But that can be worrisome if there isn't a system that can handle mass bankruptcy and closure, Kinser said, "Our system is set up to handle the closure of institutions with low enrollments, but tens of thousands of students across wide geographic areas is much more difficult to handle."

"I don't see a bottom yet," Kinser said. "There still seems a way to go before we have a system that has stabilized."

Many look at ITT Educational Services as the next domino that might fall. The Securities and Exchange Commission recently filed fraud charges against the for-profit and two executives. The Education Department has required ITT to provide cash flow projections every two weeks along with other financial transactions, planned school closures and potential new programs.

"It would be interesting to see how the department approaches it. I don't necessarily think they have an appetite for more [of what happened to Corinthian]," said Steve Burd, a senior policy analyst with New America's Education Policy Program. "But they've also been talking a tough game."

The department has indicated that, as other institutions are headed in the direction of Corinthian, they're working to develop a process for recovering taxpayer dollars from institutions found to be at fault.

Burd said those campuses and academic programs that have shut down, including Corinthian and ones at Education Management Corporation (EDMC), which has closed 15 of its 52 campus locations, failed to change or were unwilling to change their model.

"The industry has to move from growth at any cost," he said.

EDMC officials declined to comment.

In Transition

Apollo Education Group has seen dramatic decreases in enrollment and revenue. The publicly traded company, which owns the University of Phoenix, most recently announced an 18.8 percent, or $379.3 million, drop in revenue during the nine-month period that ended May 31. Its enrollment also fell to 206,900 students by the end of May -- a nearly 15 percent dip from the previous year.

In response, Phoenix announced a shift to a more selective admissions policy that could decrease enrollment further.

The company is piloting diagnostic tests that would examine student performance and determine whether someone is ready to attend Phoenix's programs.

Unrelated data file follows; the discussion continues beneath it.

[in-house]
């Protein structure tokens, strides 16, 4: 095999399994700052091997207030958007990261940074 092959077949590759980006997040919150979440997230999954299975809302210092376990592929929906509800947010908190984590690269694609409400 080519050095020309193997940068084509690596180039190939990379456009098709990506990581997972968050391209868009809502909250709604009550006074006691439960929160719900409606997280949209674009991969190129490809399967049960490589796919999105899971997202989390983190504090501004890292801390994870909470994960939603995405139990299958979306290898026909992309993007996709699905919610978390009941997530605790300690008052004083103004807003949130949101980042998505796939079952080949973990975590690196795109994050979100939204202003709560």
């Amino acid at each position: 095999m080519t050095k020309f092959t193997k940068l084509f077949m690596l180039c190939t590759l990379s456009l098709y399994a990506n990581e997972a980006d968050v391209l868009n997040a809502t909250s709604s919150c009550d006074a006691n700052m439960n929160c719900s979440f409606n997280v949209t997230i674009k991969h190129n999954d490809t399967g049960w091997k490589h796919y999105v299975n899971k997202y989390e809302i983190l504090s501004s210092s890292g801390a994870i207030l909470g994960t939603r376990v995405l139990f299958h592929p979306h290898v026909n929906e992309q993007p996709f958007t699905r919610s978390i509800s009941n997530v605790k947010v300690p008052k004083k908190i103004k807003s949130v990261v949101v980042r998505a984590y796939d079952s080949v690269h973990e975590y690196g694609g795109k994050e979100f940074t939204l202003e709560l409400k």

"At the end of the day we're measuring academic preparedness so folks can earn a certificate en route to a diploma, en route to a good job or better job," said Mark Brenner, Apollo's senior vice president of external affairs. "We want the student experience to be the most important thing. It is our core belief that it's in the student's best interest to make sure they're here and they're a good fit. We're helping them graduate from college and this will improve their outcomes. And helping students improve outcomes helps University of Phoenix be vibrant and healthy."

The transition from being a sector focused on "growth" in students and revenues to a "value" sector is one many for-profits are facing. That can be painful for some, like Apollo. Investors care about growth, and the lack of it explains why stock prices have fallen, said Silber, the education financial analyst with BMO Capital Markets.

"They're obviously hugely disappointed," Silber said. "But the sector is now a value sector. As painful as it is, it's healthy for the industry to focus on outcomes, graduation, retention … because the problem is the value proposition that this sector represents is just not being appreciated anymore. If you can prove these classes and degrees are worth taking and worth going into debt to have, it will benefit the longevity of the sector."

But the expectation is that the renewed focus on outcomes and being more selective in admissions will rebuild Phoenix's reputation and, in the long run, create a more viable economic model.

"There's more demand on schools to focus on outcomes, and we've spent the last five years making sure the right people coming to University of Phoenix are coming for the right reasons," Brenner said.